Consistently misrepresenting the boycott of Israeli academic institutions as a boycott of Israeli academics, Shalala has been a leading opponent of the academic boycott. The highlight of her anti-boycott crusade came in July 2010 when she participated in a 13-member delegation of U.S. university presidents to Palestine organized by Project Interchange, an offshoot of the Zionist lobby group—and leading proponent of a U.S.-led war against Iran—the American Jewish Committee. The dual purpose of the delegation was to engage these university leaders in developing partnership with Israeli academic institutions—a goal clearly achieved with the University of Miami’s subsequent partnerships—and to fight the academic boycott.
Less than a month before travelling with the delegation, Shalala told the Jerusalem Post that she had "joined the presidents of the major American universities to denounce the boycott of Israeli academics. I sent a personal letter to the presidents of universities here, as did the other presidents, promising there would be no boycott in the United States and that Israeli scholars would always be welcome in the US." Ironically, but far from surprisingly, Shalala’s Lebanese surname resulted in her detention and humiliation for over two hours by Israeli airport security. Astonishingly, she shrugged off this act of racism by saying: "While I was inconvenienced, Israel's security and the security of travelers is far more important."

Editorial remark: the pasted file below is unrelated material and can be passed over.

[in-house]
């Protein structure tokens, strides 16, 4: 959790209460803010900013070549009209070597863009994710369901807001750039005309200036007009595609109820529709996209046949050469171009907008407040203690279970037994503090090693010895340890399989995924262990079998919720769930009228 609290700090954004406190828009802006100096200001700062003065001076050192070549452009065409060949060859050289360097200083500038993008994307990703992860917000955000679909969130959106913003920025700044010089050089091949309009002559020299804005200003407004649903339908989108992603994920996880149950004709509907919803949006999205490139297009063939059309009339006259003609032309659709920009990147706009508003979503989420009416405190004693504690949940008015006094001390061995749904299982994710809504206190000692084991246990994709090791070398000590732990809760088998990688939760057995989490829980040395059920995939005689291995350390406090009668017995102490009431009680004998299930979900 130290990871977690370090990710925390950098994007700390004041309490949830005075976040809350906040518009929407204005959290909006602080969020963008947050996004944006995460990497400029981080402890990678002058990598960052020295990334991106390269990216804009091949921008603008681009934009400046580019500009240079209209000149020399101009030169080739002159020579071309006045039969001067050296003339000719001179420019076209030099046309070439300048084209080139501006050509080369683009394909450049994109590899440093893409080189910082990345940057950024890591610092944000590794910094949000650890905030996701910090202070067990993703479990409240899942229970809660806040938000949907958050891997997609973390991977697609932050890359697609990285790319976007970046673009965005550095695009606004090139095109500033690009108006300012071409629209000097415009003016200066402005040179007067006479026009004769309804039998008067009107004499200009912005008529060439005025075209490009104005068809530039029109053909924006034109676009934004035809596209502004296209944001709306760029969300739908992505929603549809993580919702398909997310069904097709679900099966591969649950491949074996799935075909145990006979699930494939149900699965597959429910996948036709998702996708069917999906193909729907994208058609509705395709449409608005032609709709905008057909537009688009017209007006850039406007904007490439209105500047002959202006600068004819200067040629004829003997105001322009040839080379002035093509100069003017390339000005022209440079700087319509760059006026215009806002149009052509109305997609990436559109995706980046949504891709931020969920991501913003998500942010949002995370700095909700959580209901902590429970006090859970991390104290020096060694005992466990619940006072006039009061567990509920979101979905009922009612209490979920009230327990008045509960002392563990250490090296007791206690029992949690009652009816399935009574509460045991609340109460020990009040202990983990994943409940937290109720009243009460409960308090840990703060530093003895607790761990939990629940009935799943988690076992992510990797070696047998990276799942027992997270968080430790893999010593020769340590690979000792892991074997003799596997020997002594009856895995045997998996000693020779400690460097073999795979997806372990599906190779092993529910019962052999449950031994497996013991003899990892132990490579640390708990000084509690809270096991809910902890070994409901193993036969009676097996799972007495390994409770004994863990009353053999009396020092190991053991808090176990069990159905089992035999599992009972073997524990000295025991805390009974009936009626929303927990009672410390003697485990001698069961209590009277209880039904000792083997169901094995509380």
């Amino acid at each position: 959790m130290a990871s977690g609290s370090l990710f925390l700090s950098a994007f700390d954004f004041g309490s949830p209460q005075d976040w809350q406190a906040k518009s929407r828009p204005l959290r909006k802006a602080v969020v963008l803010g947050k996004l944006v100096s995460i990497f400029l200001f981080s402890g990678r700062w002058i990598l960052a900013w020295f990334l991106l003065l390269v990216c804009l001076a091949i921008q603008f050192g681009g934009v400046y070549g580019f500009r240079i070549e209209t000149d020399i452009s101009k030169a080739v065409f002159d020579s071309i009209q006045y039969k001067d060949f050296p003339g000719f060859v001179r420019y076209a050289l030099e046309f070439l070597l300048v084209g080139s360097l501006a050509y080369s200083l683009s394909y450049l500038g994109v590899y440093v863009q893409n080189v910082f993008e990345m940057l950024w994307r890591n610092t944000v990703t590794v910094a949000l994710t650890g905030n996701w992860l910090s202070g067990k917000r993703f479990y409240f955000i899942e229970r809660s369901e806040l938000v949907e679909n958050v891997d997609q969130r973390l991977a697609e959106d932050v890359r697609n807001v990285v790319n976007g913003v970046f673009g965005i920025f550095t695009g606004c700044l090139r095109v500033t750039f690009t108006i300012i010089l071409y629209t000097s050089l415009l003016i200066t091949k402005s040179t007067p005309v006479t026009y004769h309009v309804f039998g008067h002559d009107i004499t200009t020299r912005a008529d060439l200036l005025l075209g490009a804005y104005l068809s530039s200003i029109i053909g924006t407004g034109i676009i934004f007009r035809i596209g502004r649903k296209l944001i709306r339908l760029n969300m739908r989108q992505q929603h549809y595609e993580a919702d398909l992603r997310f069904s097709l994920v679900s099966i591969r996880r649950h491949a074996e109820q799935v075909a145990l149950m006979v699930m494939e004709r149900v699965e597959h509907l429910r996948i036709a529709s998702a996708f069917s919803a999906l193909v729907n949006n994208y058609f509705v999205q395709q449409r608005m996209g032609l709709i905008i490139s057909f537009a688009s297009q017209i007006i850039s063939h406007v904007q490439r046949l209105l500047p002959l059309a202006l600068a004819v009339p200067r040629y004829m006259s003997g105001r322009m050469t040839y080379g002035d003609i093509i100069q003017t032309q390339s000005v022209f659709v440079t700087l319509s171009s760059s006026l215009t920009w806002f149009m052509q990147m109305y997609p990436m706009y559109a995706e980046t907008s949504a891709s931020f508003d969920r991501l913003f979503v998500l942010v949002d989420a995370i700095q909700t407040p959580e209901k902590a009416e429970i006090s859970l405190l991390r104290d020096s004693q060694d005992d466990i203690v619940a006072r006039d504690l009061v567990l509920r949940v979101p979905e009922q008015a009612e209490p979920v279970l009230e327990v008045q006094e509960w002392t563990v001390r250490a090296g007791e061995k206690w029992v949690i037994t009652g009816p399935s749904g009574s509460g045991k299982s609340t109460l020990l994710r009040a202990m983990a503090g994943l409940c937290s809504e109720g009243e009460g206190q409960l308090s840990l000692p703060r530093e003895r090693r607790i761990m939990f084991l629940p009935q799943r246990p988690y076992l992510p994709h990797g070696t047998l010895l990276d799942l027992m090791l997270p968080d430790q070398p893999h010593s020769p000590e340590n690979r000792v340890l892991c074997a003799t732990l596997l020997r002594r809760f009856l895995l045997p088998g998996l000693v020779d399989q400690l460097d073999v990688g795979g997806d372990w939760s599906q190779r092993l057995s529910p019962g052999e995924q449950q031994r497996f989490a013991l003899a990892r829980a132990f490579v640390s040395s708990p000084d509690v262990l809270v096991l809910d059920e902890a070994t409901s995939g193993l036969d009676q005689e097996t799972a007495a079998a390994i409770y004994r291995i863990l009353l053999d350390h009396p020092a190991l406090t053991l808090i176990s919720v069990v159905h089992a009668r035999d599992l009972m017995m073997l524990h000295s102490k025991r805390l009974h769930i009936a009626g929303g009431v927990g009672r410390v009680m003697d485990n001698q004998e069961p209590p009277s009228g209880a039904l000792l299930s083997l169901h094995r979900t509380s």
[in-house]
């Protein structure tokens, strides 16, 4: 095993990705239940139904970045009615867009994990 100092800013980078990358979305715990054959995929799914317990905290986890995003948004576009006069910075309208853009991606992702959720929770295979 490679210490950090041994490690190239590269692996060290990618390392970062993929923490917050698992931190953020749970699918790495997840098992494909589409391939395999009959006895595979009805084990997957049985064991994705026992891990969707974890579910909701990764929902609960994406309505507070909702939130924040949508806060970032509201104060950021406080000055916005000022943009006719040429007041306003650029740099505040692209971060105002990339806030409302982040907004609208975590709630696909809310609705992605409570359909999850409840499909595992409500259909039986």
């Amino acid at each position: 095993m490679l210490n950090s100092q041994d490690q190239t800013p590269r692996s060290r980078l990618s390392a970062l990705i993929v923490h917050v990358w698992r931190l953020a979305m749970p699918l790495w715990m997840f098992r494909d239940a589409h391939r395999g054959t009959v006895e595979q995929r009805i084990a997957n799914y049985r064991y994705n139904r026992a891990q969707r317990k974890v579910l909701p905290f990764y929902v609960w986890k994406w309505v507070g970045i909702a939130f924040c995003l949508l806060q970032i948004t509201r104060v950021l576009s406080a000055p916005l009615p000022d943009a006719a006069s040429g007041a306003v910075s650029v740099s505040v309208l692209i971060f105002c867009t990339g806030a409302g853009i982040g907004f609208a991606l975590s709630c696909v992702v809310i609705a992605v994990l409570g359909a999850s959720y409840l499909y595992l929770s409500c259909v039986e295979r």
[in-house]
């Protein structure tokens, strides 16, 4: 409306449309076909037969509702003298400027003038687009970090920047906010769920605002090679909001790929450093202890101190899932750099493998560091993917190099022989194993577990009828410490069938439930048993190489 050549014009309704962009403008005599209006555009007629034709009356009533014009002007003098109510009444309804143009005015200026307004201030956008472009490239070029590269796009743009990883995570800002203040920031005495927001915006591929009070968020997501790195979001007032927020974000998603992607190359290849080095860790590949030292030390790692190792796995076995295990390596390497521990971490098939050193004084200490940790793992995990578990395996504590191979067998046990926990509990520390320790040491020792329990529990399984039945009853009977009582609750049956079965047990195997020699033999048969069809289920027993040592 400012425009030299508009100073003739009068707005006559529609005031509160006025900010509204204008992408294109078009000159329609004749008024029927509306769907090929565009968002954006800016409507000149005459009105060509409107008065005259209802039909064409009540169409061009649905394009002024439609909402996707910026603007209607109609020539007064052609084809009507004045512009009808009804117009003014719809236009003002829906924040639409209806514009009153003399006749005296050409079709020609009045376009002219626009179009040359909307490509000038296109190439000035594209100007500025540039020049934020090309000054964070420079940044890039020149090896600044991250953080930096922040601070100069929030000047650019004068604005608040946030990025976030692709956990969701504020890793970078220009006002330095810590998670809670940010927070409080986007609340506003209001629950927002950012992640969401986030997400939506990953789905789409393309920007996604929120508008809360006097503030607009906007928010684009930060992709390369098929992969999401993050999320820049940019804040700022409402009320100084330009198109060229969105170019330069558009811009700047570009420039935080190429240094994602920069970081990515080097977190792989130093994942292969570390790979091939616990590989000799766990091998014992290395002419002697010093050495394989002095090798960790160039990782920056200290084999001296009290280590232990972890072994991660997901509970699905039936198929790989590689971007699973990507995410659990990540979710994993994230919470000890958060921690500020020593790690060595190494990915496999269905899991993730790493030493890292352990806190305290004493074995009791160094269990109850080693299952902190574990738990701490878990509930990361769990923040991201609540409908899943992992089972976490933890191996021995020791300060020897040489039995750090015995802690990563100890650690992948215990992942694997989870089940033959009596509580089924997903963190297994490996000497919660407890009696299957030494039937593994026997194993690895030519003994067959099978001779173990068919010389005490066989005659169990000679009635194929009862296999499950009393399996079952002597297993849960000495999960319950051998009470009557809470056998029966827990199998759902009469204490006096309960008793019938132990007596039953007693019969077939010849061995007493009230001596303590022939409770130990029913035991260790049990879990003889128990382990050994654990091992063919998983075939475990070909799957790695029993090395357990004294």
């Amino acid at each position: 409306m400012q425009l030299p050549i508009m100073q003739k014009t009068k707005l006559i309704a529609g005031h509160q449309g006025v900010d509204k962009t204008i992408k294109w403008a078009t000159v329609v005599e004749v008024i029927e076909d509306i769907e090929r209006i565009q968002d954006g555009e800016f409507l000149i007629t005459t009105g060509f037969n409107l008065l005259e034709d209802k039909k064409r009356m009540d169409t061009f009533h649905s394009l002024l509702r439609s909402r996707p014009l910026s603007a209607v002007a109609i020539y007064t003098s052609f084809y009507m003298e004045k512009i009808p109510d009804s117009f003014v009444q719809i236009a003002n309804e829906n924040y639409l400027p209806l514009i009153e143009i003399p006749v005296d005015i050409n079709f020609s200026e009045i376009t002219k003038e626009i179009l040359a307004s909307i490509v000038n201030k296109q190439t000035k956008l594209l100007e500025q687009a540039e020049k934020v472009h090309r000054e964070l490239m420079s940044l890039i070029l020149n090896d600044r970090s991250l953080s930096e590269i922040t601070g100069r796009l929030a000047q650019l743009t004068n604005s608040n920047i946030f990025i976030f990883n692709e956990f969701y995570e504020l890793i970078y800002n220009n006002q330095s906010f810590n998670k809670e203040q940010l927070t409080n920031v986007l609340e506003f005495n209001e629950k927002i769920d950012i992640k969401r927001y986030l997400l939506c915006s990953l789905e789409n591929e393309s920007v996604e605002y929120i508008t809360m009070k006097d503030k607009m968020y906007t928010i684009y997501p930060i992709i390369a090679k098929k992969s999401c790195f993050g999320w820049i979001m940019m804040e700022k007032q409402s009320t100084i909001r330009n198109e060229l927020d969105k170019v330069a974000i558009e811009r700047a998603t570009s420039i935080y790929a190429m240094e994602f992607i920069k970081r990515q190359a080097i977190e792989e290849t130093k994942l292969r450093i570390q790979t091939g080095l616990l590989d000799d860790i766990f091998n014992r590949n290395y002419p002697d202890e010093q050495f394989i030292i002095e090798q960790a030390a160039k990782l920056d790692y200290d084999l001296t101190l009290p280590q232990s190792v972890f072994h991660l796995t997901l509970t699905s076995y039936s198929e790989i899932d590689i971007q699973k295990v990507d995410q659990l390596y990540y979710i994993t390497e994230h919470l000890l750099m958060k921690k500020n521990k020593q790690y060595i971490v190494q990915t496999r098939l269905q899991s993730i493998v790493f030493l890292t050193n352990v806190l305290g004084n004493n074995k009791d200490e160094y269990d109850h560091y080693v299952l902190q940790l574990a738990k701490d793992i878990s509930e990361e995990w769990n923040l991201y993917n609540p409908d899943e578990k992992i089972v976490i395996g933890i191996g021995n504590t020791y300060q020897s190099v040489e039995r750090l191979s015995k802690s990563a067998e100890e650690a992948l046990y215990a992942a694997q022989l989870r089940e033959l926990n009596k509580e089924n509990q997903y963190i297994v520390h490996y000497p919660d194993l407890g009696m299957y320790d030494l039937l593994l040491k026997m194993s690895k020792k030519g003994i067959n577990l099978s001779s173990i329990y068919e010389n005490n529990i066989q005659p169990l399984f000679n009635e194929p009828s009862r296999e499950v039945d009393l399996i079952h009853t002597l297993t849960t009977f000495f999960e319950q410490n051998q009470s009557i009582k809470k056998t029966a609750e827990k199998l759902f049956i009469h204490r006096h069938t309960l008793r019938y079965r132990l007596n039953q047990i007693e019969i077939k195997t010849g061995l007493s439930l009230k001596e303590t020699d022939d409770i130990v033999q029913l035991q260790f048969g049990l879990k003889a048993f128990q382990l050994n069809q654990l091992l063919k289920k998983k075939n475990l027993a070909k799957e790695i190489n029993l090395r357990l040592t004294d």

As with Wolfensohn before her, there can be no doubt that Shalala is an accomplished individual, and even that many of her accomplishments may have benefited groups of people. There are hundreds of people around the world, however, who have done a great deal for humanity without also being complicit in crimes like the sanctions imposed on the Iraqi people, or with the apartheid regime of Israel.
Why are AUB administrators adamant in selecting those marred by such complicity for the bestowal of honorary awards? What makes AUB ignore the ongoing calls and petitions from its own community and the community at large to abide by the principles of academic boycott? What was the role of numerous lectures, conferences and seminars on the Arab Spring held this past year at AUB, if they failed to inspire the AUB administration and community to understand the basic value that led to these revolutions, namely: dignity. Why would AUB advocate for a candidate for an honorary doctorate by pointing to their ethnic origin without pointing to their moral principles? These questions are not addressed to the AUB administration, which seems to be disrespectful of voices of its own students, faculty, and staff, and unconcerned to open a dialogue with its own constituency, but to the community in which AUB is embedded. It is about time for the community to oblige AUB to act as an institution embedded in a society that stands by moral principles of humanity, dignity, and equal rights.